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Ruth Benedict

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Introduction Edit

Ruth Benedict was an American Anthropologist who focused much of her work on culture and personality. She entered the field of anthropology from a strong humanistic background and continued that throughout her work. During her career in the Social Sciences she thought of cultures as total constructs of intellectual, religious, and aesthic elements (Encyclopedia Britannica 2009). Ruth Benedict was known to be strongly connected with Franz Boas and Margaret Mead. Boas became the father figure that she never had, and Mead became the true companion that she had always longed for. Benedict was committed to finding her place in the world, and she worked towards that goal through her poetry, fieldwork and books, work with students, and her work with the Office of War Information. This site provides information on Ruth Benedict's life and examines her intellectual contributions to anthropology.

Childhood Years Edit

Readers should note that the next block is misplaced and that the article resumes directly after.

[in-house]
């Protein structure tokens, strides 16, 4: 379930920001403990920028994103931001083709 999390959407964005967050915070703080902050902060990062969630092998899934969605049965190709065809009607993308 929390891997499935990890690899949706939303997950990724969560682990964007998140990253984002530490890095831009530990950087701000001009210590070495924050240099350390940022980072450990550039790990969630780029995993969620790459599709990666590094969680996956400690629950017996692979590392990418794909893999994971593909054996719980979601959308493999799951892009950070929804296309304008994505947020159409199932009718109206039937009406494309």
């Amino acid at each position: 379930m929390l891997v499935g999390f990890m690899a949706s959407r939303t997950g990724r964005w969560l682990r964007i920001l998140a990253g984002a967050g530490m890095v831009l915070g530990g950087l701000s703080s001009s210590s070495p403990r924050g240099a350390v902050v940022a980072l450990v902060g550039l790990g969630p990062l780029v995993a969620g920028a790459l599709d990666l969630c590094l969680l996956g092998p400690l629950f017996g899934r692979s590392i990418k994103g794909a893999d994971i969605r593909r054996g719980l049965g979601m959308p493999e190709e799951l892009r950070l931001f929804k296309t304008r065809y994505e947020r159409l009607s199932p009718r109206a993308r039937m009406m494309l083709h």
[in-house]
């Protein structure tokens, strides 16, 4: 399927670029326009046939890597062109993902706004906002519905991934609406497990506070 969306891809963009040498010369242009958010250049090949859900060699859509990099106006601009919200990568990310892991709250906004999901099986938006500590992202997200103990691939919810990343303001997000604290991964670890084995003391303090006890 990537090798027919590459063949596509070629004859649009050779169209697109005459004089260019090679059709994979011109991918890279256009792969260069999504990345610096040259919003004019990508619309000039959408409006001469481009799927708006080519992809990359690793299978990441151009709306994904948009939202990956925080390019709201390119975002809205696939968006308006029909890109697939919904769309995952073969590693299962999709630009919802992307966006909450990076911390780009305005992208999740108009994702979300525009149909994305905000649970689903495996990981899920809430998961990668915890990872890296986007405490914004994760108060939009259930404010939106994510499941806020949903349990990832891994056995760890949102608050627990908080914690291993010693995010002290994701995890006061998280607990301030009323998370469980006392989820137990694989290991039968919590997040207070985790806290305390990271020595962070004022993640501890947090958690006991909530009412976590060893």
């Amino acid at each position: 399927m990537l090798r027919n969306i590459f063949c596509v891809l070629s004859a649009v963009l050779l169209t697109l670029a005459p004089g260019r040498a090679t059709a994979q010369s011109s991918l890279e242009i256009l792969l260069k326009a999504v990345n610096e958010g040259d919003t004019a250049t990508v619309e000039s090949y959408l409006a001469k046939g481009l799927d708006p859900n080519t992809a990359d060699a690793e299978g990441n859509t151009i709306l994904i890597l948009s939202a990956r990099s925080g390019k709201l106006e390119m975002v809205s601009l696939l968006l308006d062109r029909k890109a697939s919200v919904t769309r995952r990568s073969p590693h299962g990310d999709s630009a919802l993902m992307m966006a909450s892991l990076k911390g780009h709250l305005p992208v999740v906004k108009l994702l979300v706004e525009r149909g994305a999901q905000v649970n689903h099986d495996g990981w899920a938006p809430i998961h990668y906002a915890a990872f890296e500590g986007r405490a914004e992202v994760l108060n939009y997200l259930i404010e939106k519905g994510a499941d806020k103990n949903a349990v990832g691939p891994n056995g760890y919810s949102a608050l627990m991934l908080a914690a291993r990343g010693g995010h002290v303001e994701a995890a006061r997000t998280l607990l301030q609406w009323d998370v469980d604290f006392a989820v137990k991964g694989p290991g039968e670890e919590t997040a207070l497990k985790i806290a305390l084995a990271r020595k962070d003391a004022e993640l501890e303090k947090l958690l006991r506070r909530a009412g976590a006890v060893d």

Ruth Benedict was born as Ruth Fulton on June 5th, 1887, in Northern New York State. Her mother had studied at Vassar College and her father was a surgeon who had a promising career in research in New York (Mead 1974). When Benedict was still a baby her father fell ill of an undiagnosed disease and the family moved back to her grandparent's farm in northern New York State, where Benedict's only sister Margery was born just a few weeks before their father's death. At the age of five Benedict's mother began teaching in a nearby town and shortly thereafter moved the children first to St. Joseph, Missouri, then to Owatonna, Minnesota, and finally to Buffalo, New York, where she made her living as a teacher and later a librarian (Mead 1974). Benedict suffered from a childhood attack of the measles that left her partially deaf. This was not recognized for a long time and she was reprimanded for being unresponsive. This left her feeling alienated and she was often compared to her sister who was sunny-tempered, pretty, and less complicated (Babcock 1995). In 1935 Benedict wrote in her journal of her childhood, "Happiness was a world I lived in all by myself, and for precious moments" (Mead 1974: 22). Benedict wrote in her journals, which Margaret Mead later wrote about, that she had always felt she didn't fit into roles appropriate to her sex and her time; she excelled in school and used reading and writing as an escape from family relationships and duties (Mead 1974). She received a scholarship to Vassar College in 1905 and studied English literature; although she was still solitary while in school. Benedict graduated in 1909 and had already published poetry and prize winning critical essays. Two essays she wrote while at Vassar College were, Literature and Democracy and The Racial Traits of Shakespeare's Heroes (Babcock 1995). After Benedict attended Vassar College she lived with her mother in Buffalo and worked for the Charity Organization Society. Shortly thereafter she left for Los Angeles where she taught for a year at the Westlake School for Girls. Benedict also worked from 1912-1914 in the Orton School for girls in Pasadena. Margaret Mead stated from journals provided to her by Benedict, that throughout these years Benedict wasn't pleased with job positions available for women, she felt she needed more in her life (Mead 1974). Margaret Caffrey pointed out in her biography of Benedict, that Benedict "had discovered within three years of leaving college, the limited possibilities open to women" (Caffrey 1989: 57).